The dawn of the 20th Century was a time of unprecedented progress and innovation: the possibility of humans taking flight became a probability with the Zepplin (1900), the Wright brothers’ aeroplane (1903) and the helicopter (1907).
Bakelite, a virtually indestructible petroleum-based product opened new markets and sharp minds; every plastic implement in the world today originates from Leo Baekeland’s formula (1907).
Everything from a favourite teddy bear (1902) to the artificial illumination (1902) we give little thought to was discovered/invented/created around the turn of the century.
Even the teabags for your fav cuppa were invented in 1904!
Hoovers, tractors and neon lights... the early 20th century saw the world treated to such a veritable explosion of genius incrementally making human life better and easier.
Who could have known the war to end all wars was just a few years away?
Your Superprof now goes back in time to examine the simmering socio-political unrest and chronicles the events leading up to when that turmoil seethed to a boil, to survey the destruction and tally the losses.
Find out information about a creditable history tutor here.
The Lead-up to World War I
You could say that, for being neighbours, the Europeans sure did fight a lot!
Fortunately, three empires – the Ottoman, the Prussian and the House of Romanov in Russia held things in check, but only just.
Prussia included large swaths of Germany, as well as Poland and a bit of eastern Russia. The Ottoman Empire, though waning in political and military significance, was nevertheless economically powerful and contributed much to the late 19th-century peace efforts.
Austria-Hungary was a bit of a question mark. Today it is sometimes referred to as an empire but it was more of a dual monarchy that managed only foreign affairs and military matters together. Everything else, including matters unique to the individual monarchies, were managed by their respective governments.
The so-called Austro-Hungarian Empire took up most of southeastern Europe, abutting Russian territory to the west and German lands to the north.
Some people were not happy that their country had been absorbed into that fold; that sentiment is what kicked off the Great War.
We’ll get to that event soon enough. For now, let’s continue drawing our map...
Nobody liked the French so, to keep France from becoming any type of power to be reckoned with, Germany’s chancellor brokered the League of Emperors; an alliance between Europe’s three major thrones.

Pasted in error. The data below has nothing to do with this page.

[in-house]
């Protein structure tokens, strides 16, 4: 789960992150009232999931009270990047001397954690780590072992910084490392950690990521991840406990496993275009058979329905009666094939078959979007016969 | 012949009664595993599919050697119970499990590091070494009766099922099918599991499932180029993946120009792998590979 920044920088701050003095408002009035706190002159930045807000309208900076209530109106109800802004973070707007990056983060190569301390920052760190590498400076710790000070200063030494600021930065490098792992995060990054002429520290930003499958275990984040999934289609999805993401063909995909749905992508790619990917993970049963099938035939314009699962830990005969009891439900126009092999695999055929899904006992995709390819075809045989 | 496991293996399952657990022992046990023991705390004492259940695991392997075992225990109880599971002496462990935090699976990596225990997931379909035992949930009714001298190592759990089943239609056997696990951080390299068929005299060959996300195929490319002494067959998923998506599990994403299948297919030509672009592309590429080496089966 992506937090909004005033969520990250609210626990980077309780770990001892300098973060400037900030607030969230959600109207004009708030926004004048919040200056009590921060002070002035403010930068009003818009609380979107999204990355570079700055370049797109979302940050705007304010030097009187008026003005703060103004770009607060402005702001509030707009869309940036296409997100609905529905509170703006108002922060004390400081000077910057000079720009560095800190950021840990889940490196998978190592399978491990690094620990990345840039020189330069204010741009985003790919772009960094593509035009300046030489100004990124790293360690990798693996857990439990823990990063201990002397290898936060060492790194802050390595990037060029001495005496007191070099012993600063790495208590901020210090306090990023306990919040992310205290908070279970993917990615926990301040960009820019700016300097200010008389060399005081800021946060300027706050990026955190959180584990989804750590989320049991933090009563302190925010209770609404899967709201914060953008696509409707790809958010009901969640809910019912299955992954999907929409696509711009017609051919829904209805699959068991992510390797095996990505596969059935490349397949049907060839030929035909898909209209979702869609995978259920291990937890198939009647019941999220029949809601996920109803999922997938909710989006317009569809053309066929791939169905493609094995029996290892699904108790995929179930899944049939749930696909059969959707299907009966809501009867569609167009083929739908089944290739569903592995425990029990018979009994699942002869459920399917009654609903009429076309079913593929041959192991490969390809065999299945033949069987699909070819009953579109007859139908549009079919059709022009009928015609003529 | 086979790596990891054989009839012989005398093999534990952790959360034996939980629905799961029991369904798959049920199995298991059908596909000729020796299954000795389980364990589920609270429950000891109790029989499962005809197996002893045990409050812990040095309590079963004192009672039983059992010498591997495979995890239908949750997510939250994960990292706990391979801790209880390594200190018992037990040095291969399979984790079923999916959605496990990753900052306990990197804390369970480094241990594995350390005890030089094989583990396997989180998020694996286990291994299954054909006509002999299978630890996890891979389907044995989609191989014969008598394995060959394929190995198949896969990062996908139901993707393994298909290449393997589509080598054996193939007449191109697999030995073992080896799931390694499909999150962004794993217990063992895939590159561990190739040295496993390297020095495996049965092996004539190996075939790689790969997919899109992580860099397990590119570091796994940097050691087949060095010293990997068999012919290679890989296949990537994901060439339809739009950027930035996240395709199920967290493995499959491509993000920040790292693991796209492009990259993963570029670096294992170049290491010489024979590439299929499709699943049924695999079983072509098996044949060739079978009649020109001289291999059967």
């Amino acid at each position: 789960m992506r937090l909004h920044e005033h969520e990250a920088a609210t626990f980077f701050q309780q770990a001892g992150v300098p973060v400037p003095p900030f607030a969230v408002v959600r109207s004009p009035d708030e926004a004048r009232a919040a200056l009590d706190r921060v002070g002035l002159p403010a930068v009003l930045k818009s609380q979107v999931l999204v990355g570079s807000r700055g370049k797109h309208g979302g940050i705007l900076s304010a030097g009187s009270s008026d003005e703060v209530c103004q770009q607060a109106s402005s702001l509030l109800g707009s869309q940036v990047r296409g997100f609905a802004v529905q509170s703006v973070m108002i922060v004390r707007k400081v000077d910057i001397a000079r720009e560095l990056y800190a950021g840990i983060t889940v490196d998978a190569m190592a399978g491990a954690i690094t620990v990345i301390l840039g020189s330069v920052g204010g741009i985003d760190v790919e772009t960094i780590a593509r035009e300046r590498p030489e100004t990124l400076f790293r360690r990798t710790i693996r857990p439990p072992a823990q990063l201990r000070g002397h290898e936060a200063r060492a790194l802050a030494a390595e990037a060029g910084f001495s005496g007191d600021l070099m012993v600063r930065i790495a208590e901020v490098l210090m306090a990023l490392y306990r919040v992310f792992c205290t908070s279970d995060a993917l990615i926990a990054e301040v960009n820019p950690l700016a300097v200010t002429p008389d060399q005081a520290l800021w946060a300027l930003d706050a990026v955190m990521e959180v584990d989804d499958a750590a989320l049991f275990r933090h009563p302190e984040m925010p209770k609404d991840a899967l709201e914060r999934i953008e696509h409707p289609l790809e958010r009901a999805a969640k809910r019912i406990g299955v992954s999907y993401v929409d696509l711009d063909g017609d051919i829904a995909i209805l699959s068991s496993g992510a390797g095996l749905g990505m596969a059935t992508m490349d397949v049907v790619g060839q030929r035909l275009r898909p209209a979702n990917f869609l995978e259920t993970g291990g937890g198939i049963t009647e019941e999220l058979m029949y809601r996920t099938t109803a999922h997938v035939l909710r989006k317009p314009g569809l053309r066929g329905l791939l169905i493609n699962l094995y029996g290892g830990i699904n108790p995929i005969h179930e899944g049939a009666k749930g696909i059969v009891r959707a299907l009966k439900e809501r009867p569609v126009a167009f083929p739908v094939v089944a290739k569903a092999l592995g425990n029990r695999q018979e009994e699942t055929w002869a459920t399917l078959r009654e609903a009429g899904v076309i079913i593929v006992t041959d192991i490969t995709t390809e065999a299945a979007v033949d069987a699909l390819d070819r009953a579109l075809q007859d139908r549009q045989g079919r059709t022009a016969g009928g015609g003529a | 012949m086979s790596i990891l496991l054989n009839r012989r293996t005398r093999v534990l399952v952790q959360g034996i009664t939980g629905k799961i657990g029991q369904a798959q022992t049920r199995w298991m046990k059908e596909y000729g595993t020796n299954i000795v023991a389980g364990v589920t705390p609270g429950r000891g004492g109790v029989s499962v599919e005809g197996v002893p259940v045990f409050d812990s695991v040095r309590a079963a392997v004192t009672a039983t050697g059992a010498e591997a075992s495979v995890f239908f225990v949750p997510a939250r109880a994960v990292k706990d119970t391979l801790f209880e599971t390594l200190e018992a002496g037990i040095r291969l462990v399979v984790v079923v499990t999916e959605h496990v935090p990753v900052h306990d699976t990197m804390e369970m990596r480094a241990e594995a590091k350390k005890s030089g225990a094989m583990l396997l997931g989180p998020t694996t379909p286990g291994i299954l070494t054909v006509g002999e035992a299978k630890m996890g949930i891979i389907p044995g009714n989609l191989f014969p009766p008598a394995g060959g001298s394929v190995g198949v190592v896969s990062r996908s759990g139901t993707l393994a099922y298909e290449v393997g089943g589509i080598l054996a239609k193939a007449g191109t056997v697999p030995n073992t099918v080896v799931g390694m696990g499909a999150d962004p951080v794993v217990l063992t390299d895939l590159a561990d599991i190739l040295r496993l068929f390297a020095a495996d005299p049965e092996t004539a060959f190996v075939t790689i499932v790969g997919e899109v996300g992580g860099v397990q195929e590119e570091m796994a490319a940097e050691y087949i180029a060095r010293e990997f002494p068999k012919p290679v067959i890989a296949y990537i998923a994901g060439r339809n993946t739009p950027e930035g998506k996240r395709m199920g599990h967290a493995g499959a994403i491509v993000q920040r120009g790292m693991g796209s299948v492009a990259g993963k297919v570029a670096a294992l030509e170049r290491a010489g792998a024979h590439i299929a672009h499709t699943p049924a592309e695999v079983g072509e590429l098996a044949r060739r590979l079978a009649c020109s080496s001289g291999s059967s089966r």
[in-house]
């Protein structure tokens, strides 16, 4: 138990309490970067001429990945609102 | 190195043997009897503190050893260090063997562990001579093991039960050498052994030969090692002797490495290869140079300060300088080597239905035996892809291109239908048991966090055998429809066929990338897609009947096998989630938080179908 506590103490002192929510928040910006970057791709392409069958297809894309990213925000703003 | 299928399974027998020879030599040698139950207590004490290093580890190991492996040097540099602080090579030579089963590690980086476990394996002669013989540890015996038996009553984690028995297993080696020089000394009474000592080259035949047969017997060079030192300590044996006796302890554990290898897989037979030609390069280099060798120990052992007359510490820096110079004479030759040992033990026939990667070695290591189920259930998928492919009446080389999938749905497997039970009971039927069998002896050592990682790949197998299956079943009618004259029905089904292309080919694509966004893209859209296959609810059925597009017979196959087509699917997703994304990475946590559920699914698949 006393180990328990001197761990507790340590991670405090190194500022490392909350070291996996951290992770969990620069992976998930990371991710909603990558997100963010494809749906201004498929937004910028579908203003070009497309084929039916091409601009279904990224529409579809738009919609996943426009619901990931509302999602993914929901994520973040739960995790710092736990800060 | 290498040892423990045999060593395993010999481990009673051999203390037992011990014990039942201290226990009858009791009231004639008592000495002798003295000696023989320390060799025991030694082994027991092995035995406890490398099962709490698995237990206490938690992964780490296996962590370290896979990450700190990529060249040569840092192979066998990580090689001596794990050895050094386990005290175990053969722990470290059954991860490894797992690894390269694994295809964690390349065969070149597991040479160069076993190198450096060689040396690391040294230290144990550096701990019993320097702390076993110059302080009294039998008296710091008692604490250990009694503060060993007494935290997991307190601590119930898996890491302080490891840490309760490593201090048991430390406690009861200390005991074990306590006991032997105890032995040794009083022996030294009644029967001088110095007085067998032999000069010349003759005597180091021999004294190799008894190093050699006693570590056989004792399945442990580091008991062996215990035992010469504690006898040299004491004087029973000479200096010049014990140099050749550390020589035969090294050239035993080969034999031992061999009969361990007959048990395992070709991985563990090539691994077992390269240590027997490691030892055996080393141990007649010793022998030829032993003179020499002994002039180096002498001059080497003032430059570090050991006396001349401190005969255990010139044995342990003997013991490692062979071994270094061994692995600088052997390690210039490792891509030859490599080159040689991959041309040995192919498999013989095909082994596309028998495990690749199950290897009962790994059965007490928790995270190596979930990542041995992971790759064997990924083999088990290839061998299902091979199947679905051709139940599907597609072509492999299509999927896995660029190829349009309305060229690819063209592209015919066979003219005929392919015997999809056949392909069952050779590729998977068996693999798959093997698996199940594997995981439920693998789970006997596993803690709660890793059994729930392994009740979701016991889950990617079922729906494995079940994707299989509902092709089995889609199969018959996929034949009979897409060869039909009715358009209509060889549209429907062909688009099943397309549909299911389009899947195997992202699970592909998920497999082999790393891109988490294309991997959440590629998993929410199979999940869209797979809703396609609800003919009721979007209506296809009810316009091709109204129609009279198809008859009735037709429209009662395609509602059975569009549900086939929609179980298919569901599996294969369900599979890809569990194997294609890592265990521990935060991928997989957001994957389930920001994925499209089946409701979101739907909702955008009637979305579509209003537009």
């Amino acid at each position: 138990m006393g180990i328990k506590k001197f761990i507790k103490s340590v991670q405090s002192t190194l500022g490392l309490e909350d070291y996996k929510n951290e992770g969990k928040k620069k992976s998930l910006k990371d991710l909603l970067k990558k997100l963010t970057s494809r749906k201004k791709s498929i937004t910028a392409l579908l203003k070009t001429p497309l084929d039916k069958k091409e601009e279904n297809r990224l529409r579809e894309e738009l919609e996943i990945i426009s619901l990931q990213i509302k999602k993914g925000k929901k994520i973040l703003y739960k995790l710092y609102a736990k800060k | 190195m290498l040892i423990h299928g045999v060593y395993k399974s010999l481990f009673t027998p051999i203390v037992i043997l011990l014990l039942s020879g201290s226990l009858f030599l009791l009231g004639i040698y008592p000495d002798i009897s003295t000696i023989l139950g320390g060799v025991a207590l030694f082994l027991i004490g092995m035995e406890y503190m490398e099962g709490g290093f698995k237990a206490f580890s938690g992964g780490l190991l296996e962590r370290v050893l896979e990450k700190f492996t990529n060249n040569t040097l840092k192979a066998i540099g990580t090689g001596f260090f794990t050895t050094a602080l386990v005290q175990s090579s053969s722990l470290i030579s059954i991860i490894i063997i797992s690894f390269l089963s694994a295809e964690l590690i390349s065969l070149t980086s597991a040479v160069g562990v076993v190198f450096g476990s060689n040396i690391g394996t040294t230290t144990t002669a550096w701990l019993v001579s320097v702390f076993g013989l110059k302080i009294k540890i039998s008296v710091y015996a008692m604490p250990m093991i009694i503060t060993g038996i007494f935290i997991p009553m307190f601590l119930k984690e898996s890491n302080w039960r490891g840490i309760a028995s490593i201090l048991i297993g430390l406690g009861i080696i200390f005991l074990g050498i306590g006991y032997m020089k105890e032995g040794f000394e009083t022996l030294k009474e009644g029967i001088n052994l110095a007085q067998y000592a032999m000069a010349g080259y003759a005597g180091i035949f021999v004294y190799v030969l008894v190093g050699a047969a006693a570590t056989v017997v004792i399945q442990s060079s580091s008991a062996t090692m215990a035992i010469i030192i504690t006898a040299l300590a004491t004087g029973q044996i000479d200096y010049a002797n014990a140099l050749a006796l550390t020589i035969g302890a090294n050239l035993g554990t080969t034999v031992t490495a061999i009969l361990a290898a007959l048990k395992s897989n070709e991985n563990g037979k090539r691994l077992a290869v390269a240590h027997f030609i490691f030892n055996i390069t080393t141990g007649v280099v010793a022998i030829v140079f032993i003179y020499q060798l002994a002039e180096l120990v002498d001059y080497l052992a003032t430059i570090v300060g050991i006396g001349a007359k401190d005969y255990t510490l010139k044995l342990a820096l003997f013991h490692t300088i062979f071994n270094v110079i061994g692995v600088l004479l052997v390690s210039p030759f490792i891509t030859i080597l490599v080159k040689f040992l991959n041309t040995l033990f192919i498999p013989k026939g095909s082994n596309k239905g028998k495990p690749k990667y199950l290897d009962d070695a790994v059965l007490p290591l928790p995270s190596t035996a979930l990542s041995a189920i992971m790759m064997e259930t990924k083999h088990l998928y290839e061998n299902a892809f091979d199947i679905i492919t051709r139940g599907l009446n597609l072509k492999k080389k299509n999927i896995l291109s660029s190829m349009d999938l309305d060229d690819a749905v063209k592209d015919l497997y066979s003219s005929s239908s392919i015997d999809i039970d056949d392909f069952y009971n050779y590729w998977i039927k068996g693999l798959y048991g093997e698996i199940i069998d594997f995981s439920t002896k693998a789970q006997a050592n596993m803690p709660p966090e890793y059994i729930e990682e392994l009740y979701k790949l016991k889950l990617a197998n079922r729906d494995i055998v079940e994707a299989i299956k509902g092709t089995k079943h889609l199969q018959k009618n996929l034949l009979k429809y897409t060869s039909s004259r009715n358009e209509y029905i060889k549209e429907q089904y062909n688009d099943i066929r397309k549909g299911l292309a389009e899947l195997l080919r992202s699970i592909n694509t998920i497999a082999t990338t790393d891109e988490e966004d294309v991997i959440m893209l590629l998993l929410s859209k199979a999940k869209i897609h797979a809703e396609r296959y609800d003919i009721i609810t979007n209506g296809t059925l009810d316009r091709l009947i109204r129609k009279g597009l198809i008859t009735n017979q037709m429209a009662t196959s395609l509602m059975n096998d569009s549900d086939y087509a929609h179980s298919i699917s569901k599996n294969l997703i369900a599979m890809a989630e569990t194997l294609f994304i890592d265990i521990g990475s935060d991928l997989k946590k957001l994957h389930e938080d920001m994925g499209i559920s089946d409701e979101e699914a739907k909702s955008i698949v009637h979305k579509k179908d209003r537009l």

Otto von Bismark is today credited brokering that deal. Sharply intuitive and cunningly astute, he seemed to have had the right touch for just about any negotiation. By all accounts, he wasn’t really a nice guy, though.
Still, concerns over Russia’s commitment to the League led Prussia and Austria-Hungary to form a Dual Alliance, leaving the Tsar’s interests (and military strength) out of further negotiations. Later, Italy joined, making it a Triple Alliance.
America, reveling in its pre-Depression prosperity, was busy making great strides in industry that would later impact the outcome of the war.
What about the British Empire?
Until just after the turn of the century, we were enjoying our splendid isolation – avoiding any long-term alliances and relying only on our vast colonial resources for military strength as well as our economy.
While there was relative peace in Europe during this time, there were skirmishes: the Boer wars, for one, that clearly illustrated Britain’s vulnerability in spite of the Empire’s might.
For that reason, we entered into an Entente Cordiale, a series of agreements that greatly improved Anglo-French relations. Later, we signed into the Anglo-Russian Convention, meaning that, if either France or Russia needed our help in wartime, we would join in.
Meanwhile, France and Russia had brokered their own agreements.
Coming into 1914, there was Germany-Prussia, Austria-Hungary and Italy – the Triple Alliance, sandwiched by Great Britain-France-Russia’s Triple Entente.
Now that our battle lines are drawn, let’s get on with the fighting!
The Shot Heard Round the World
Archduke Franz Ferdinand, the heir to the Austrian throne, was touring Sarajevo, Bosnia being a territory that the Austria-Hungary empire had annexed from the waning Ottoman Empire.
Among the crowds lining the motorcade route were six members of Young Bosnia, a body of political dissidents particularly active in schools. They intended to assassinate the Archduke in order to force the relinquishment of the south Slav provinces.
The grenade lobbed at the passing car missed its mark, injuring several bystanders. Remarkably, that was the only attempt made on the dignitary’s life while in procession.
Purely by chance, as he was returning from the hospital, having visited those wounded by the blast, a wrong turn brought him in the sights of one of the assassins, who was armed with a pistol.
Two shots, one for the Archduke and one for his wife, fired by a youth just shy of his 20th birthday caused Europe to descend into chaos.
Although the winds of war hardly ruffled Viennese society, the political effect was deep.
From anti-Serb riots in Sarajevo encouraged by Austro-Hungarian leaders to imprisonment and extradition of prominent Serbs, all of which led to the July Ultimatum: intentionally unacceptable demands placed on the Serbian government with the deliberate intention of provoking war.
Such demands have a way of causing earth-shattering events; just think about how such demands gave rise to Nazi Germany!